To any degree of true love to Jesus, no soul can attain unless he is truly meek. For a proud soul seeks to have his own will, and so shall he never comes to any degree of God’s love. However, the lower that a soul sits in the valley of meekness, so many more streams of grace and love come thereto. And if the soul be high in the hills of pride, the wind of the fiend blows away all manner of goodness therefrom. Therefore as St. Augustine biddeth. Whoso will attain to the bliss that is in heaven above, let him set the ground of his foundation here low in meekness. Nothing more overcomes the fiend than meekness, and therefore he hates it so much. For he may fast, he may wake, and suffer more pain than any other creature, but meekness and love he may not have, neither any of his disciples.
By two things principally, may a man knows whether he is meek. If his heart be not moved, though his own will be contraried and gainsaid — and when he is despised, falsely accused, and slandered; if his will stand unmoved to the desiring of revenge, and his mouth be shut from unmeek answer. For whoso is entered verily into God’s love, it grieves him not, whatsoever slander, shame, or reproof he suffers for the love of his Lord; but he covets and is glad that he is worthy to suffer pain for Christ’s love.
Thus Christ’s disciples went joying from the council of the Jews, that they were worthy to suffer despites and wrongs in the name of Jesus. For the apostle saith, All that will live meekly, and please Jesus Christ, shall suffer persecution, and by many tribulations we must enter into the kingdom of God. For it is given to such, not only that they believe in Christ, but also that they suffer for him. Therefore the meek lover of Christ is to be as a dead body, which, whatsoever I do or say thereto, answers not. The prophet of God affirms that he did this, saying. Those that sought to do me evil spake vanities and thought guiles all day; but I as deaf heard not, and was as a dumb man not opening his mouth.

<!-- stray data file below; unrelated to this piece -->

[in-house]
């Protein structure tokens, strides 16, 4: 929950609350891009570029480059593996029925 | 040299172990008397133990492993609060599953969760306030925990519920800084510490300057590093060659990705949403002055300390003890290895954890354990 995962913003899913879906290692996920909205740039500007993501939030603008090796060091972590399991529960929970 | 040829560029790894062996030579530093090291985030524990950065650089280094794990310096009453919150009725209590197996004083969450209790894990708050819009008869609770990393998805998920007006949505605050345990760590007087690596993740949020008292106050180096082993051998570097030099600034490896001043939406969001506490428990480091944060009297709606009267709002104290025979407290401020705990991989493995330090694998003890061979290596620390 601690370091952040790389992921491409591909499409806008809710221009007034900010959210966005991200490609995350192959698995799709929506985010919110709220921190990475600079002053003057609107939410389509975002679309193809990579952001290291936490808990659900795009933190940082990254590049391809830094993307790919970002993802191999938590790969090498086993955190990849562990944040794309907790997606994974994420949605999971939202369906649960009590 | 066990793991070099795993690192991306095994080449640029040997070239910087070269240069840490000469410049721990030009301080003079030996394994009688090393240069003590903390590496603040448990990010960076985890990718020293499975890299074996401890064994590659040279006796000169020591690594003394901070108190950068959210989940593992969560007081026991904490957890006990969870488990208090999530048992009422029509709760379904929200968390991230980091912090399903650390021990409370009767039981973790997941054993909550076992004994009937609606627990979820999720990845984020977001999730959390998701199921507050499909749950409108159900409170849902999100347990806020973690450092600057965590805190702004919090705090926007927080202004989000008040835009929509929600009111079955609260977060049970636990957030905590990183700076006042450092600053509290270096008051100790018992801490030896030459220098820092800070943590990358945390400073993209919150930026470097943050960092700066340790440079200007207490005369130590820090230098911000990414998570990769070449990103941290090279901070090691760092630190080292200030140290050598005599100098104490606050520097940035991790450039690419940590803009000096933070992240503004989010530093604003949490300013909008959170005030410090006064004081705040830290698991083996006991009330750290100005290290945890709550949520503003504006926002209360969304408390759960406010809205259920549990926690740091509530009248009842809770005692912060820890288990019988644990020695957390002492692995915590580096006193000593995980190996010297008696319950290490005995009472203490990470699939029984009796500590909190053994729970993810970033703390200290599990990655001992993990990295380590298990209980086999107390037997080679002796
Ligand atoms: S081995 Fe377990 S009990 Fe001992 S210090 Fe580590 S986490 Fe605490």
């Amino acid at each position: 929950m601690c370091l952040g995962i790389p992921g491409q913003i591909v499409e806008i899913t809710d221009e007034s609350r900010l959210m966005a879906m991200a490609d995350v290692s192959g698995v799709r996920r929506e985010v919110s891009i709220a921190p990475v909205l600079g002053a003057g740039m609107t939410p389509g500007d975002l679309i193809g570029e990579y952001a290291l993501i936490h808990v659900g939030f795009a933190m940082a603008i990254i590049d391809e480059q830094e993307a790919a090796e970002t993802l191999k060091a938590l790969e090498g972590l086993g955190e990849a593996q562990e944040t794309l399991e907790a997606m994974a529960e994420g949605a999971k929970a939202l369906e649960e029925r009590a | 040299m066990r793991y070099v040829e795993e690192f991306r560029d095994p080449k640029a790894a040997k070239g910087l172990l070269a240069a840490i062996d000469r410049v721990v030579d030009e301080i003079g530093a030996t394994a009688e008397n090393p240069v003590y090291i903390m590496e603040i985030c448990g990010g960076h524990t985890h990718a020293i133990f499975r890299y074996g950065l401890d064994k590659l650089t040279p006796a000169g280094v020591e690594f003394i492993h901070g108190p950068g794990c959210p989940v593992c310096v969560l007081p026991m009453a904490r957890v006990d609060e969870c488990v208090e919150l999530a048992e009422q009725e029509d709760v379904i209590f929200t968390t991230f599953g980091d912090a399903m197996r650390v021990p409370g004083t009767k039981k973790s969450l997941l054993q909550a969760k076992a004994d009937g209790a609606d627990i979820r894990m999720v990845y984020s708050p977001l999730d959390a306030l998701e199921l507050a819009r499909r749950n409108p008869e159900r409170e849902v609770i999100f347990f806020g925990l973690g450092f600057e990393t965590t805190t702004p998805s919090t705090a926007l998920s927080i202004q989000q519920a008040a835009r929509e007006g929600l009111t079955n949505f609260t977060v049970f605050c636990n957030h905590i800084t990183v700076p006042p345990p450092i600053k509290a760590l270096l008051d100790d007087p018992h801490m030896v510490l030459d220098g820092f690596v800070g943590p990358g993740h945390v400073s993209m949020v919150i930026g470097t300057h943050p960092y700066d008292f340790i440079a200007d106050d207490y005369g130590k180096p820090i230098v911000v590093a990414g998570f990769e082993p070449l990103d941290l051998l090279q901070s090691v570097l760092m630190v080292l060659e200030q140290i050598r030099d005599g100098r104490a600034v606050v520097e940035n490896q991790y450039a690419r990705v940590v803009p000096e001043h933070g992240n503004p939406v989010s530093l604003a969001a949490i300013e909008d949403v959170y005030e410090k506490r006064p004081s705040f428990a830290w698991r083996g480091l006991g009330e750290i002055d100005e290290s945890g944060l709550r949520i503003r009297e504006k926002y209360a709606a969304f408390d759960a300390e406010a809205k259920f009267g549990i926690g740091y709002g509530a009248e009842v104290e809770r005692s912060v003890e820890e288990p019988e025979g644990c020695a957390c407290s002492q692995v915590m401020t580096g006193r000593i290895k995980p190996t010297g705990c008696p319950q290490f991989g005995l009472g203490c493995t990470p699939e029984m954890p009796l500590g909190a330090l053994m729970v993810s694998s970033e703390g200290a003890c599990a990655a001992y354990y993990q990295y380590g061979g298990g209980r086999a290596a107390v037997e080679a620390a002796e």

By seven tokens a man may suppose that he hath the love of Christ. The first is, when all coveting of earthly things, and fleshly lusts, is slacked in him. For where coveting is, there is not the love of Christ. Then if a man has not coveted it is a sign that he has love. The second is, burning desire of heaven. For when he hath felt aught of that savour, the more he feels the more he coveteth, and he that hath felt nought, desires nought. The third token is if his tongue is changed. That which was wont to speak of the earth now speaks of heaven. The fourth is exercise or practising what is for spiritual good. As when a man, leaving all other things, hath goodwill and devotion to’ prayer, and finds sweetness therein. The fifth is when things which are hard in themselves, through love seem light to be done. The sixth is, the hardiness of soul to suffer all anguishes and troubles that befall. All the other tokens suffice not without this; for he that is righteous hates nothing but sin; he loves God alone, and for God; he hath no joy but in God; he fears not, but to offend God. And all his hope is to come to God. The seventh is, the joyfulness of soul when he is in tribulation, and that he loves God, and thank him in all diseases that he suffers. It is the greatest token that he hath the love of God, when no woe, tribulation or persecution can bring him down from this love. Many love God, as it seems to them, while they are in ease, but in adversity, or in sickness, they grudge against God; thinking that they do not deserve so to be punished for any trespass they have done. And ofttimes some say that God does them wrong. All such are feigned lovers and have not the true love of God. For the Holy Ghost saith, He that is a true friend loves at all times. Three principal goods come from meek suffering of sickness. It cleanses the soul from sin before done; it keeps from those into which it was likely to fall; it increases reward in bliss, and over gilds the crown; and the longer it endures the brighter waxs the crown, and the soul cleaner. And in trust hereof St. Paul said that he would joy gladly in his sicknesses, that the virtue of Christ dwell in him.